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Colectomy

Colectomy is a surgical procedure to remove all or part of the colon or the large intestine. In a partial colectomy, the surgeon removes only part of the colon. The bowel is then reconnected or an opening of the bowel (ostomy) is created on the abdominal wall to allow the contents of the bowel to exit from the body. Colectomy may be needed for treatment of colon cancer.

Diet After Colectomy

After having a portion of your colon removed, bowel problems can occur.  The most common problems are diarrhea, constipation, excess gas production, and dehydration.  These symptoms occur because the normal functions of the colon, such as absorbing fluid, have not yet returned to normal.  These problems can be helped with careful attention to diet and to liquid intake.  Be patient and progress slowly.  Smaller meals produce less gas.  It is best to eat meals at regular intervals, at least 3 times per day.

The following foods are easy to digest and may decrease the amount and frequency of diarrhea:

  • applesauce
  • peanut butter
  • bananas
  • potatoes
  • boiled white rice
  • pretzels
  • bread or toast
  • sugar-free cereals (Cheerios, Total, Corn Flakes)
  • cheese
  • cream of rice
  • tapioca                                                 
  • cream of wheat
  •  weak teas                                          
  • fiber supplements (fiber wafer is best to bulk stools)
  • yogurt
  • marshmallows
  • pasta

The following foods can cause loose stools or diarrhea:

  • baked beans
  • hot beverages or soups
  • beer
  • licorice
  • broccoli
  • cauliflower
  • Brussels sprouts
  • Kale
  • cabbage
  • prune juice
  • chocolate
  • red wine
  • dried beans
  • spinach
  • no more than 2 cups of coffee/day
  • very large meals
  • heavily spiced foods

The following foods can produce excessive gas:

  • apples
  • citrus fruits
  •  apricots
  • Eggplant
  • bagels
  • doughnuts
  • lettuce
  • wheat germ
  • milk and milk products
  • dried beans
  • onions
  • celery
  • pastries
  • Brussels sprouts
  • cabbage
  • carrots
  • prune juice

Dehydration

The first sign of dehydration is feeling thirsty followed by symptoms of tiredness, weakness and feeling faint.   The most important sign is the concentration of the urine and the frequency of urination.  You should urinate at least 4 times a day and the color should be clear to light yellow.  Urinating less than 4 times a day or dark yellow or orange colored urine is a sign of dehydration.  Dehydration after a colectomy is most often caused by frequent loose stools or diarrhea.

How to Re-Hydrate

Replenish yourself by drinking non-alcoholic, caffeine-free beverages.  The best rehydrating liquid is water.  Other options are Gatorade, diluted orange juice, weak decaffeinated teas, bouillon cube in hot water.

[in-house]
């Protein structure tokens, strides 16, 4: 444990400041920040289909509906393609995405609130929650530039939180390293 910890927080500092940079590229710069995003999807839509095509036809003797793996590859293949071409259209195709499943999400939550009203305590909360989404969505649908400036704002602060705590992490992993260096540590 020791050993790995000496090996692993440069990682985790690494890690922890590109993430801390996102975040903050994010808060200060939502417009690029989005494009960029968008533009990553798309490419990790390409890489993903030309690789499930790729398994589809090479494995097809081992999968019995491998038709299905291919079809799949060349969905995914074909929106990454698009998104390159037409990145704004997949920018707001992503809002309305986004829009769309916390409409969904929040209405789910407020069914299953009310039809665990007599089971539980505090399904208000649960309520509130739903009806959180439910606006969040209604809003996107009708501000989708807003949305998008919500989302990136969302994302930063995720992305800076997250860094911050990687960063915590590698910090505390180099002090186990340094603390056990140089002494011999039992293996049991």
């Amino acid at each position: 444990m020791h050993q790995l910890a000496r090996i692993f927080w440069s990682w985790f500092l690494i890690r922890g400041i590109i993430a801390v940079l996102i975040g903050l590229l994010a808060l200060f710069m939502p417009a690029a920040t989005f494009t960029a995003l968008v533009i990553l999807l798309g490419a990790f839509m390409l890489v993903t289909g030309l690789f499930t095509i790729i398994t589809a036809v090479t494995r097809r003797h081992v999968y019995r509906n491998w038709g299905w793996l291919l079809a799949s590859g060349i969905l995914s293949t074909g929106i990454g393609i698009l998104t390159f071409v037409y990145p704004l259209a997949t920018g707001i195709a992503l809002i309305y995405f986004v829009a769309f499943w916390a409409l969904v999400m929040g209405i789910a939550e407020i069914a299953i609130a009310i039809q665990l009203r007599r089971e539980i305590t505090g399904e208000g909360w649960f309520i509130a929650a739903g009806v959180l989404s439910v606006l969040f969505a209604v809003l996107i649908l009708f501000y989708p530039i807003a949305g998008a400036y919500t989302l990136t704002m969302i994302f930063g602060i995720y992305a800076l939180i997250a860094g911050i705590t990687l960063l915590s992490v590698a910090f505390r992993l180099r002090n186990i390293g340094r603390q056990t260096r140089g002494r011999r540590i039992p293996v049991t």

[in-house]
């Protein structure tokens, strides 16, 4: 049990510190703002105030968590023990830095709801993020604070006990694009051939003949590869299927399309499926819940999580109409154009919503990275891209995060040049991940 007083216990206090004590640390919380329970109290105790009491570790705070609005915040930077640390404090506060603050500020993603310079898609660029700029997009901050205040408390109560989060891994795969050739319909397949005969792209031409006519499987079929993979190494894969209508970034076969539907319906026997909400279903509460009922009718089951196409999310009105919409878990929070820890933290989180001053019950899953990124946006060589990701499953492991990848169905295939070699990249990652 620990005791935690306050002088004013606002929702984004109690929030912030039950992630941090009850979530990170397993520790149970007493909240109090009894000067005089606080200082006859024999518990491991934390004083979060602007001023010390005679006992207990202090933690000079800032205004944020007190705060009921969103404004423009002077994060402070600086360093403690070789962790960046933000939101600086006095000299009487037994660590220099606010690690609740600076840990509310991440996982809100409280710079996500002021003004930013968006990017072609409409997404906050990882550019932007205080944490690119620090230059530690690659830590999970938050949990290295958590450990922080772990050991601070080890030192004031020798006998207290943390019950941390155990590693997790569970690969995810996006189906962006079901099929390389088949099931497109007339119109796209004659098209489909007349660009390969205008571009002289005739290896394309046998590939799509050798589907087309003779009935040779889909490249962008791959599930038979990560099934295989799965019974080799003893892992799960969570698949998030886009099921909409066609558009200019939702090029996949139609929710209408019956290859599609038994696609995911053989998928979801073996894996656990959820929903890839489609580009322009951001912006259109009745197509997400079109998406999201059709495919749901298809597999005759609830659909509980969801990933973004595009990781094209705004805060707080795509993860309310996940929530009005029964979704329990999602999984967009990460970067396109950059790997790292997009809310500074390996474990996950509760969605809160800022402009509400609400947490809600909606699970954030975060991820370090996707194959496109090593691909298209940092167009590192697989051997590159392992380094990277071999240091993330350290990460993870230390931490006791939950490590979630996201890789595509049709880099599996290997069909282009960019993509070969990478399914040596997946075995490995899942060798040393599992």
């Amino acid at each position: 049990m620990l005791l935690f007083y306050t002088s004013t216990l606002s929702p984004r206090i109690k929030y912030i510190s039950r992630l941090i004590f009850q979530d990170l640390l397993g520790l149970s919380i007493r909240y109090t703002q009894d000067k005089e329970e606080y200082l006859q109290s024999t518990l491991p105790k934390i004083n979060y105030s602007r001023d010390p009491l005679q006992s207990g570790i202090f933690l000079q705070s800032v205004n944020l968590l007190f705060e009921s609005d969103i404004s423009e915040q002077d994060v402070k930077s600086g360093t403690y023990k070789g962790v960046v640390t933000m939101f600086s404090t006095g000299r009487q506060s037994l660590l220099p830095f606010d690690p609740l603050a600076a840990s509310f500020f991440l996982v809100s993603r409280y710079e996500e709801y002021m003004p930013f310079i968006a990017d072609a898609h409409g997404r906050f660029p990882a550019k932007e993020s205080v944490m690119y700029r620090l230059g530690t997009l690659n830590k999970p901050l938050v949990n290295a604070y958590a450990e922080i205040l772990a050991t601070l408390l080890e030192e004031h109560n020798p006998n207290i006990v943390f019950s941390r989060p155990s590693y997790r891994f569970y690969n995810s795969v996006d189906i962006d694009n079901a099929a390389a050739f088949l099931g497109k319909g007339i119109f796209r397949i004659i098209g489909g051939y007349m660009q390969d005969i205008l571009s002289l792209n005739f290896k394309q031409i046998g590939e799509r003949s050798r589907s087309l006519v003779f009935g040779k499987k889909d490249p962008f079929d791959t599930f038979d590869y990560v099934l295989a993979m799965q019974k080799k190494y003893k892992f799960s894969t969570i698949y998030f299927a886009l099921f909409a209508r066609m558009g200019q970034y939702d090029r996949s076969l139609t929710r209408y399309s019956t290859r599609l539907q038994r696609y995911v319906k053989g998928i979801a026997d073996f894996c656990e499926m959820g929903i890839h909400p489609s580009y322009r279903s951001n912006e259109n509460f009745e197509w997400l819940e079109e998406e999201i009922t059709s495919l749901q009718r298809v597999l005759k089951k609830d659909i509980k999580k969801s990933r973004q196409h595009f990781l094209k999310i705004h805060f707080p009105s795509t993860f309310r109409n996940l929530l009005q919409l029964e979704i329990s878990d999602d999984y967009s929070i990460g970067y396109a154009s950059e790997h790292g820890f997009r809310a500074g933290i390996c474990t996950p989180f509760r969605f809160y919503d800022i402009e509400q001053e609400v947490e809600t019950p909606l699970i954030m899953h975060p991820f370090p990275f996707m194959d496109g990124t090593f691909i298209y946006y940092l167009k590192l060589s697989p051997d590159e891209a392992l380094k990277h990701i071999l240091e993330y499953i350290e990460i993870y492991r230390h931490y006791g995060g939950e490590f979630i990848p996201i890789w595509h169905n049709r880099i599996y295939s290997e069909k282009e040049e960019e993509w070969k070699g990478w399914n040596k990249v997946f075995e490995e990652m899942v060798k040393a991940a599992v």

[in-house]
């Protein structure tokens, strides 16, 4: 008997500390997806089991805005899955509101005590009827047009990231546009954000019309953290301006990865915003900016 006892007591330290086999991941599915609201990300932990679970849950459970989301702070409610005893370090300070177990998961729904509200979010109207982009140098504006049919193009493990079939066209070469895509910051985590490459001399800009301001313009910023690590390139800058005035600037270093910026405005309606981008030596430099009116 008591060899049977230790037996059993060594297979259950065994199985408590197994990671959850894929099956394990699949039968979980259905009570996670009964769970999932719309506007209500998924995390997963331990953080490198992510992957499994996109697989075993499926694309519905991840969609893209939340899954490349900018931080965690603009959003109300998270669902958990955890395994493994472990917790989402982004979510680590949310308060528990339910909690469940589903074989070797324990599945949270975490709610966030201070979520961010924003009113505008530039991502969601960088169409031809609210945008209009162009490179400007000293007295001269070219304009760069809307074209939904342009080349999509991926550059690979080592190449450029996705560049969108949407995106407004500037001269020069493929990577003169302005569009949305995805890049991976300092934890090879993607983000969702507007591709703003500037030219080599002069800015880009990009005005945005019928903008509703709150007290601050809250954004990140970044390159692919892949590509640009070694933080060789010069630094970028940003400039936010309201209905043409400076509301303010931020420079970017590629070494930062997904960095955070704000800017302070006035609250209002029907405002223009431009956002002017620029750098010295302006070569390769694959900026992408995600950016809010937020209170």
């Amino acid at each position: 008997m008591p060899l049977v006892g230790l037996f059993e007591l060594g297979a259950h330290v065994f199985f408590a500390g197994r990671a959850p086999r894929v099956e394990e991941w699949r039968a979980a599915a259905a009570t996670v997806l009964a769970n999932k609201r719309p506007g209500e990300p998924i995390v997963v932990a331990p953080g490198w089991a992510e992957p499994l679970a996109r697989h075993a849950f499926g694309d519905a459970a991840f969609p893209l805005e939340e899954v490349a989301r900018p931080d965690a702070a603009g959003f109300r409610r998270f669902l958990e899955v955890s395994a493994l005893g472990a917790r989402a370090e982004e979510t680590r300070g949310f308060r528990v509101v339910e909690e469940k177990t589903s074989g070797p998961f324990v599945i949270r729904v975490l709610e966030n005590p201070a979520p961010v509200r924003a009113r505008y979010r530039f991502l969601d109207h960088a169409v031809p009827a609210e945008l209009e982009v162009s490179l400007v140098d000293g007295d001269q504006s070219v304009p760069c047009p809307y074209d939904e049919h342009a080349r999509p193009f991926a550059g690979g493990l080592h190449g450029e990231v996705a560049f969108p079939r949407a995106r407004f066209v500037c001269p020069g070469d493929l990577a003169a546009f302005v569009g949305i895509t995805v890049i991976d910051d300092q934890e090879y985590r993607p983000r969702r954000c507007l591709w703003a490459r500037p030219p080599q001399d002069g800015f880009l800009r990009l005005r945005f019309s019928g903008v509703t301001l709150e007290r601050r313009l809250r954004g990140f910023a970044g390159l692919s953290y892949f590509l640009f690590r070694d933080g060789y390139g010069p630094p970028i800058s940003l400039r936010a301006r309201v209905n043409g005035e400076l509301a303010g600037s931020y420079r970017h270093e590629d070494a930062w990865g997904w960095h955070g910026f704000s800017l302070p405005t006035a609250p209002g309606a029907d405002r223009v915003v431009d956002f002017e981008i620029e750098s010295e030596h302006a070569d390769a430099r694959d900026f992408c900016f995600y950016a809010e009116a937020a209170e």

Constipation

After a Colectomy, constipation can occur after periods of diarrhea and can be quite painful.  The first step is to increase water consumption followed by increasing your daily exercise.  Regular daily exercise significantly helps regulate normal bowel function.  Next, slowly add in fiber supplement to your diet.  Natural options include bran, whole grain cereals, fresh fruit, vegetables, and whole wheat bread.  Alternatively, fiber wafers are available over the counter and can be taken daily or twice daily as needed.

 Diarrhea

After a Colectomy, the ability of the colon to absorb water is diminished for a period of time.  Eventually, your remaining colon will learn to absorb the water you need.  During this initial period of time, several strategies are needed to avoid dehydration.

First, drink plenty of water and pay attention to the number of times you are urinating each day.  Focus on foods that will help slow your bowel movements (see food list) and avoid foods that will worsen diarrhea.  Slowly add in a fiber supplement.  A fiber wafer can help bulk up the stool so that they are not so loose.

If bowel movements exceed four times a day, then over the counter Loperamide can be carefully added to slow the bowels down.  Begin with one tablet in the morning and one in the evening.  Avoid constipation as the resulting symptoms can be quite painful.  Tolerate 2 – 3 bowels movements a day even if loose until your colon becomes more regulated.  It may take 3 – 4 months before your bowel habits normalize.

Sources

  1. Morrison Healthcare Manual of Clinical Nutrition Management, 2014
  2. www.nlm.nih.gov/medlineplus/ency/patientinstructions/000153.htm, accessed April 8, 2014.

Devised: April 2014

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